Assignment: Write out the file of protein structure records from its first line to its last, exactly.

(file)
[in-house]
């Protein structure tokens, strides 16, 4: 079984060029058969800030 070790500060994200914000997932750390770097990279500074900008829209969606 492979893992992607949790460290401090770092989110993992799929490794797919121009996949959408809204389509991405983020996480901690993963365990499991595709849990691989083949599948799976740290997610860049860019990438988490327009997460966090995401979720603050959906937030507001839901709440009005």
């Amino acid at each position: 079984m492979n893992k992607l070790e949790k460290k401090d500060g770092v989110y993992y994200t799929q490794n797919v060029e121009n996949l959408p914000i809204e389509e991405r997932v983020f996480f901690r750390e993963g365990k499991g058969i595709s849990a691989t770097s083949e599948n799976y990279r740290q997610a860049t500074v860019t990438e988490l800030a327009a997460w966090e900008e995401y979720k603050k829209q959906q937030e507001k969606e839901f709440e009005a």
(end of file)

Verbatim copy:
[in-house]
């Protein structure tokens, strides 16, 4: 079984060029058969800030 070790500060994200914000997932750390770097990279500074900008829209969606 492979893992992607949790460290401090770092989110993992799929490794797919121009996949959408809204389509991405983020996480901690993963365990499991595709849990691989083949599948799976740290997610860049860019990438988490327009997460966090995401979720603050959906937030507001839901709440009005």
């Amino acid at each position: 079984m492979n893992k992607l070790e949790k460290k401090d500060g770092v989110y993992y994200t799929q490794n797919v060029e121009n996949l959408p914000i809204e389509e991405r997932v983020f996480f901690r750390e993963g365990k499991g058969i595709s849990a691989t770097s083949e599948n799976y990279r740290q997610a860049t500074v860019t990438e988490l800030a327009a997460w966090e900008e995401y979720k603050k829209q959906q937030e507001k969606e839901f709440e009005a």